Lastly, there are three technologies fighting for workloads, Virtual Machines, Containers, and “Serverless”, are all capable of preforming many of the same workloads. So which one will “win” and claim the majority of workloads is still TBD. That’s why I only gave containers a 3 out of 5 in the Long Term Demand category.
Ten years ago I was told that there was no point in knowing or recommending Linux because it wasn’t mainstream, wasn’t supportable, and wasn’t enterprise class.
Today, Microsoft has developed MSSQL on Linux, PowerShell Core is the future of PowerShell, and the majority of demo’s that you will see them do are ran from a Mac and generally involve Linux in some capacity.
I’m not saying Windows will ever go away, but there is an enterprise class alternative (just like their was 10 years ago). So what has changed? Perception and open-minded businesses who are more interested in a platform that is stable and good for the bottom line.
Linux is a great career investment at this point, and it will be far into the future. A good understanding of Linux gives you the base you need for other things like scripting, programming, DevOps, and so much more.
Getting started is easy, download Ubuntu Desktop and put it on a machine. Try using that machine a little more every day, eventually you will see what Windows isn’t a requirement to be productive.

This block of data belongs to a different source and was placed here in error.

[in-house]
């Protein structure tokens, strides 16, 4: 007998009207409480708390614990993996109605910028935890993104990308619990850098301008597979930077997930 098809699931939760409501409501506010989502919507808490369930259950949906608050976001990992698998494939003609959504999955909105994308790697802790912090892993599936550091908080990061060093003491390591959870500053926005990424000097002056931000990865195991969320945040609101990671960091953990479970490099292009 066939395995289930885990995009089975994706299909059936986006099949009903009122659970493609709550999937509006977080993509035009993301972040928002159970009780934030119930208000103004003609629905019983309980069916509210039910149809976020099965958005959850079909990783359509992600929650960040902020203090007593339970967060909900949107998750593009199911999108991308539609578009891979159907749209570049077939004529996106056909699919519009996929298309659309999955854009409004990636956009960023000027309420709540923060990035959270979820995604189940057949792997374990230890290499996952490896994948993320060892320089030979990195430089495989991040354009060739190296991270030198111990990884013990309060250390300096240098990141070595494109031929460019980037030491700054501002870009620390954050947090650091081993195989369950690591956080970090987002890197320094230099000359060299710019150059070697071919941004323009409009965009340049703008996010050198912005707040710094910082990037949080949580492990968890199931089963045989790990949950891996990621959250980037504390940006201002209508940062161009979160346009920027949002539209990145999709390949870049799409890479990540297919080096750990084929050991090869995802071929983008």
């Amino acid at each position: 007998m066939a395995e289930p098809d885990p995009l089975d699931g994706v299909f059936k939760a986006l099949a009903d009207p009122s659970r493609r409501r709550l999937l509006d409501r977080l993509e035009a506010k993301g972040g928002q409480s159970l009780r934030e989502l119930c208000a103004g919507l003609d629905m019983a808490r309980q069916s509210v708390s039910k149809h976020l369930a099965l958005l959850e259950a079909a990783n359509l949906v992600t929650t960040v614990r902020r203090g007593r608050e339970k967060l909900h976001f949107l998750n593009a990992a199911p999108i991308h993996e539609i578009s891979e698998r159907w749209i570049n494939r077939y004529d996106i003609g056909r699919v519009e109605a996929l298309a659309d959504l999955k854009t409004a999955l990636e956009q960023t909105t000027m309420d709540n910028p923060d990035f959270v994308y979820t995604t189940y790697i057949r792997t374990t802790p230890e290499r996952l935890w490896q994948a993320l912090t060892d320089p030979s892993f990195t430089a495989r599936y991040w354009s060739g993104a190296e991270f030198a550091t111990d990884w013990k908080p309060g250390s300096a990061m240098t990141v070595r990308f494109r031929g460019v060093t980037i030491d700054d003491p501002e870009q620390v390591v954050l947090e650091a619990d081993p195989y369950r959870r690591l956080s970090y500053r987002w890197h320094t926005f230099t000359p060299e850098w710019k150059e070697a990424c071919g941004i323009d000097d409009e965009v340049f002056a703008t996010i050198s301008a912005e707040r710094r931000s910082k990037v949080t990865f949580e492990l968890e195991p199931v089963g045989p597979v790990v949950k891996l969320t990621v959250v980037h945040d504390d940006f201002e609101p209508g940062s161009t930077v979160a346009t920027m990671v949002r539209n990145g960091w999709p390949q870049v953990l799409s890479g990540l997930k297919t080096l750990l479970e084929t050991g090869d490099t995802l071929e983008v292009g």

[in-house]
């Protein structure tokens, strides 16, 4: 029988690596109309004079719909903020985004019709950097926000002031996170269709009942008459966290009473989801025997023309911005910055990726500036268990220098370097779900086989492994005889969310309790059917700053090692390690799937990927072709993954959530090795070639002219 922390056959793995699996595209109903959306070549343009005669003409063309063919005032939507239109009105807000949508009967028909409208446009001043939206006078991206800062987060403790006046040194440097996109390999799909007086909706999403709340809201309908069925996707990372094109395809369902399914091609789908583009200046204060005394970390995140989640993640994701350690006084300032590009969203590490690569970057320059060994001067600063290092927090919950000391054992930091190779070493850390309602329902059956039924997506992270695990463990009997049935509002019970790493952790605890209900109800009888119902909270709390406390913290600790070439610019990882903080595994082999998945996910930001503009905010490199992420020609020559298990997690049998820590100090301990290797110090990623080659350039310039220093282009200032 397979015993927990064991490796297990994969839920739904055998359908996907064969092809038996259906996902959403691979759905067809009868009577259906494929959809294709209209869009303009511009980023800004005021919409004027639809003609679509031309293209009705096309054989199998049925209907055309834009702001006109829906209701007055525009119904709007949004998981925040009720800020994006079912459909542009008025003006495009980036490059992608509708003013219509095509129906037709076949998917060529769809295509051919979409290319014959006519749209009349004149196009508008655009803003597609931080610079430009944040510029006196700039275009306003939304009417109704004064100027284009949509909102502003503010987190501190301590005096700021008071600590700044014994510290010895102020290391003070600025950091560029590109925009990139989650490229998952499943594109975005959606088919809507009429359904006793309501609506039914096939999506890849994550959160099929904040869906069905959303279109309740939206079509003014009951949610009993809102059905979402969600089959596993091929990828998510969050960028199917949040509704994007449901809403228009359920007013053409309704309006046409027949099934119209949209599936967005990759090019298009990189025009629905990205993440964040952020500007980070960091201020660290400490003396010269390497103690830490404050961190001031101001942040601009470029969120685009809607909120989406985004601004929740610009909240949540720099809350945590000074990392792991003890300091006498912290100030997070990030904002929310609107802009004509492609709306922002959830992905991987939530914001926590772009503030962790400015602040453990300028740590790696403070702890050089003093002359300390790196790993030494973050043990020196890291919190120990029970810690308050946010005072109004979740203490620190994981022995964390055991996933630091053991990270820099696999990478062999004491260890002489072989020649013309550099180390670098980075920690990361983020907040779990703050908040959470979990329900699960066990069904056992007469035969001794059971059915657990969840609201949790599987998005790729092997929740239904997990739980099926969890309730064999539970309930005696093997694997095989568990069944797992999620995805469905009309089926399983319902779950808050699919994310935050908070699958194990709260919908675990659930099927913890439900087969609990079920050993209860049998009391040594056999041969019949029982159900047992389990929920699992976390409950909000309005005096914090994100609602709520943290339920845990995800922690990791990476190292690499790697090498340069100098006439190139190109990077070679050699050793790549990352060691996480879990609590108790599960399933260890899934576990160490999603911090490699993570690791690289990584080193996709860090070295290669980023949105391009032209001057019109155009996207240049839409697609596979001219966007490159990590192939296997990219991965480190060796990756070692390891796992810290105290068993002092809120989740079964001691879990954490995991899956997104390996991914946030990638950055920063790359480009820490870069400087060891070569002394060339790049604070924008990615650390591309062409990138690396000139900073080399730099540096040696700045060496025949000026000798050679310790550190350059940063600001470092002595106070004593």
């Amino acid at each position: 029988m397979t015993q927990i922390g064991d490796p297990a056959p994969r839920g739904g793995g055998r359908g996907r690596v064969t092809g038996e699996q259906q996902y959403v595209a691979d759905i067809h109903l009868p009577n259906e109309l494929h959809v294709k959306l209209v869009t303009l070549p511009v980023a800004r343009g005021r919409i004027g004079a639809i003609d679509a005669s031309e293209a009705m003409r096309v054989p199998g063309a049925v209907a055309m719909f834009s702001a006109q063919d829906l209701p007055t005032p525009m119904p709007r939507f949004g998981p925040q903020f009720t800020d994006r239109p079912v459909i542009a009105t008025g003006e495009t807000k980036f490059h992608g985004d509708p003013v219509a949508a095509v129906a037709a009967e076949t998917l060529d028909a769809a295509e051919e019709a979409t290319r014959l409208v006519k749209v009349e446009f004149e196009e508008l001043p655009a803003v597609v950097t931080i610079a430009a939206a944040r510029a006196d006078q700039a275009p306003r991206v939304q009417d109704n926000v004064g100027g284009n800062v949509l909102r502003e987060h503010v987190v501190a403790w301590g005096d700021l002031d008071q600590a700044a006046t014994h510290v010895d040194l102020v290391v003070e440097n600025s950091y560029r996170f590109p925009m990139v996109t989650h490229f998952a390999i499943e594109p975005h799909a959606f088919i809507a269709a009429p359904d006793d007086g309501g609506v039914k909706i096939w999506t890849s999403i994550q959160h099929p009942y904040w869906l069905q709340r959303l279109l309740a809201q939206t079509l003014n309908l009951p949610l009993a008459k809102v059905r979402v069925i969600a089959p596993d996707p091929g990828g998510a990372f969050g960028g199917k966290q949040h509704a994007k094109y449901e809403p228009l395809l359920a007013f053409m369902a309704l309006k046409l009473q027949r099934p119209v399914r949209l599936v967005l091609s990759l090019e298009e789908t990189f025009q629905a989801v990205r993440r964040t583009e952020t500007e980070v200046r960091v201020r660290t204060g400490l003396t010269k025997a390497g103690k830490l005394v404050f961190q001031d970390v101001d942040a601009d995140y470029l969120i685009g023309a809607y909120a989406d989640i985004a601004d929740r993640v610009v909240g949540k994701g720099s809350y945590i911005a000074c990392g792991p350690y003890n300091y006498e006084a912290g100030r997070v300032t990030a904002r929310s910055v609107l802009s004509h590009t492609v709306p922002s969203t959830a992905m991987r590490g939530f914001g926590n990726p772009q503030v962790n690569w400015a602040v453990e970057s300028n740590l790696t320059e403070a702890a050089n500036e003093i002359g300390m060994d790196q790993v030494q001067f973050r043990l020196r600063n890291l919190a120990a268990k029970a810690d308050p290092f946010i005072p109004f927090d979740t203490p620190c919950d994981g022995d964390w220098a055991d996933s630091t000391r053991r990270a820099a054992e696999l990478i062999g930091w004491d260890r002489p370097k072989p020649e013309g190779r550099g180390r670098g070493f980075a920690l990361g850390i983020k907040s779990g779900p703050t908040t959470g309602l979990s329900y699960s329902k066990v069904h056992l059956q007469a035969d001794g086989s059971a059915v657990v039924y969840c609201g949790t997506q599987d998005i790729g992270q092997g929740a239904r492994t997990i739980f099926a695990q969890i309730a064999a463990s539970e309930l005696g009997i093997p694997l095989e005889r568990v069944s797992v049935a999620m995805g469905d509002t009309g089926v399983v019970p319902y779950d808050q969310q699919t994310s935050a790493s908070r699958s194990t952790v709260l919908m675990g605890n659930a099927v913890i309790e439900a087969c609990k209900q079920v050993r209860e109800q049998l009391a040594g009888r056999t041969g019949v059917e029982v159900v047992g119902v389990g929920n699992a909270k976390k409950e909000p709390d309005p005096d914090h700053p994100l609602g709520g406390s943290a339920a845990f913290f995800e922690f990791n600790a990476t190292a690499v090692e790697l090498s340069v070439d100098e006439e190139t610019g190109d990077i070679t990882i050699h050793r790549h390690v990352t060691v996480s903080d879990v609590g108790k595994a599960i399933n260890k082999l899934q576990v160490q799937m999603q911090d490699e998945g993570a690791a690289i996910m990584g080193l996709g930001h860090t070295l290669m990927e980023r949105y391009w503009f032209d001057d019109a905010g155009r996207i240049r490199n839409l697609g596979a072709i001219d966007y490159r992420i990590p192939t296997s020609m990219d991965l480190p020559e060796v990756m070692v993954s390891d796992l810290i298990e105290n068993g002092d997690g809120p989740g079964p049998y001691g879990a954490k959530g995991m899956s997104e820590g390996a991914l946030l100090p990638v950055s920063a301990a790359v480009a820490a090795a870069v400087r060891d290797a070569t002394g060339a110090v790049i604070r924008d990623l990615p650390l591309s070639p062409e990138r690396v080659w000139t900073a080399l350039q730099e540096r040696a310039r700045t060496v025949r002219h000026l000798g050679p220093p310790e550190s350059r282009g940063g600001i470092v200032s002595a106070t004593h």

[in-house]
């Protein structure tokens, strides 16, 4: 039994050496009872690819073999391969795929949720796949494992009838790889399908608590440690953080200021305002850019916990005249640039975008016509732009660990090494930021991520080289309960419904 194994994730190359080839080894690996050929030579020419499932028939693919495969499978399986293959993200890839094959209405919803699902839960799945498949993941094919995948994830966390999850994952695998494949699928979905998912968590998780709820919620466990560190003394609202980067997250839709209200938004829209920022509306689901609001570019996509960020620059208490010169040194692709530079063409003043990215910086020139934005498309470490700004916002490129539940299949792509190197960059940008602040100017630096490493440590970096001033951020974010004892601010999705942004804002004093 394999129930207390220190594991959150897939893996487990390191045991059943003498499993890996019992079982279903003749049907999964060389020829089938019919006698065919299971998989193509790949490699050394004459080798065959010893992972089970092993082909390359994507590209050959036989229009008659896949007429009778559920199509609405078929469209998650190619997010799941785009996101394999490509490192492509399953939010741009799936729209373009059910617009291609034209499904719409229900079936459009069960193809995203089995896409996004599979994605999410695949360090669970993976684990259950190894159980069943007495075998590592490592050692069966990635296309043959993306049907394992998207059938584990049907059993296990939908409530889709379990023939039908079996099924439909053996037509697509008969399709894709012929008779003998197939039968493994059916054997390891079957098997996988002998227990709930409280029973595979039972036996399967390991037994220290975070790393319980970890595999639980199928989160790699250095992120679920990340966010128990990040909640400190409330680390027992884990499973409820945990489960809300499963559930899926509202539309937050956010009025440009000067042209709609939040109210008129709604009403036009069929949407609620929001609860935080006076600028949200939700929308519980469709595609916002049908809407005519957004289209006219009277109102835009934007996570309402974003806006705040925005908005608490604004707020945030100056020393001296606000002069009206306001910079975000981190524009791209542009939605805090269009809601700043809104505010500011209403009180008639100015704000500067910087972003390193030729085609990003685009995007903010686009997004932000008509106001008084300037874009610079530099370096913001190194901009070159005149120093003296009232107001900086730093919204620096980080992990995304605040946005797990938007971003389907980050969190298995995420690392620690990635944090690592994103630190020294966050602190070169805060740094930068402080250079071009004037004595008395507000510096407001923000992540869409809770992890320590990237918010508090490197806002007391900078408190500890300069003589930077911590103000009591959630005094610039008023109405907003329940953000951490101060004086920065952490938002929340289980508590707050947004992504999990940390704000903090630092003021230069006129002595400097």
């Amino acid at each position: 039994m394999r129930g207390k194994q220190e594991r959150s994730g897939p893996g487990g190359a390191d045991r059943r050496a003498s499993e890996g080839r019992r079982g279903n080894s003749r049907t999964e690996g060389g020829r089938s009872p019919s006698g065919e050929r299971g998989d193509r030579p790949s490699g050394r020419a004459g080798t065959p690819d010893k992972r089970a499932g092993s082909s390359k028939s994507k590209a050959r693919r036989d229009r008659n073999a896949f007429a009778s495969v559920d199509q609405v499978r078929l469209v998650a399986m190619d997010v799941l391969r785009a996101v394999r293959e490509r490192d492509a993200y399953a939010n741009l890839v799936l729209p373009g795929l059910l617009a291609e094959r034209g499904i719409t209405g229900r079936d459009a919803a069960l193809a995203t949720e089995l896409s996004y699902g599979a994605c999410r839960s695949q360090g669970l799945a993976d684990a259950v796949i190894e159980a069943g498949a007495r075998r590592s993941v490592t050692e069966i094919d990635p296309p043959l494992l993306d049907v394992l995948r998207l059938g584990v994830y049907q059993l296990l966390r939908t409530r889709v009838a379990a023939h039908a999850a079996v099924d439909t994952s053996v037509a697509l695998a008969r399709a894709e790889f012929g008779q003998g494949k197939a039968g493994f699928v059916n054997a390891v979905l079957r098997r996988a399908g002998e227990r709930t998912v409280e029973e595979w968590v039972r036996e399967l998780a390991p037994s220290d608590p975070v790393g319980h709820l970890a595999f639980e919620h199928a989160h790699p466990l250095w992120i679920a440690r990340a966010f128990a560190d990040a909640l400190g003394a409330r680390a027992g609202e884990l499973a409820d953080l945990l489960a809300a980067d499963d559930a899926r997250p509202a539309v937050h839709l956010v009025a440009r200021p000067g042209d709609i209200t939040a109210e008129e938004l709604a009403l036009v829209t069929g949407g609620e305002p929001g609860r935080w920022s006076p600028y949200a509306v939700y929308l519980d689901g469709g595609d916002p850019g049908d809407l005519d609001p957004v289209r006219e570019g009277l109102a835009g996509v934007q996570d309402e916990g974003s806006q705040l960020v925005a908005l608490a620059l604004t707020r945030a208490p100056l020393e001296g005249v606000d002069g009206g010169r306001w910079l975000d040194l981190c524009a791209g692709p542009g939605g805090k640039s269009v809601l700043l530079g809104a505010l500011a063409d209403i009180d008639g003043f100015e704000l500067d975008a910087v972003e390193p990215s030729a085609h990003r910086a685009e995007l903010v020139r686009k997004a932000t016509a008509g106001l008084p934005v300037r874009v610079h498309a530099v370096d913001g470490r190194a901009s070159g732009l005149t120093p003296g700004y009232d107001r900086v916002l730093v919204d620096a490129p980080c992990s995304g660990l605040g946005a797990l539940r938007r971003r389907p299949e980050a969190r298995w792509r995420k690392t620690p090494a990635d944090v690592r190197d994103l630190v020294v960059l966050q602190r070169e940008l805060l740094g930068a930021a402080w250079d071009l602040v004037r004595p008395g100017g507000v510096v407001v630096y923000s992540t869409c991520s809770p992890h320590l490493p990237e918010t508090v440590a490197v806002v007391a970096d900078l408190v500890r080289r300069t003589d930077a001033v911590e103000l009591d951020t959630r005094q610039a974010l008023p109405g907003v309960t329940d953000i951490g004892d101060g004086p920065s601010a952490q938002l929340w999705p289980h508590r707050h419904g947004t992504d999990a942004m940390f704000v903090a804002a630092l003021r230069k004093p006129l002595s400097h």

DevOps is a little harder to define because it can be pretty specific to what you are trying to do. The general idea (at least as far as I understand it) is that DevOps is the process of moving code from a developer through the build process and delivery process.
The closest I’ve come to DevOps is when I used Azure DevOps to automatically build my zPlanner container and publish it to the Docker Hub.
Because each program is a little different, the DevOps process and tools will also be a little different. If you want to become a DevOps guru, my advise it to get to know a couple of projects that are automating the build and delivery process and learn how they work. Pick ones that are different enough to give you some variety. Then you should be able to figure out a process to apply to a project that your company has.
The development operations process has been around way longer than the “DevOps” buzzword, and as long as we are still creating code there will be demand for dev ops in some form or another.
7.) Network / Information Security
CBR Online published a great article in October of 2018 that looked at just 6 months of data from 2018 (January-June). CBR Online says that there were over 4.5 BILLION data records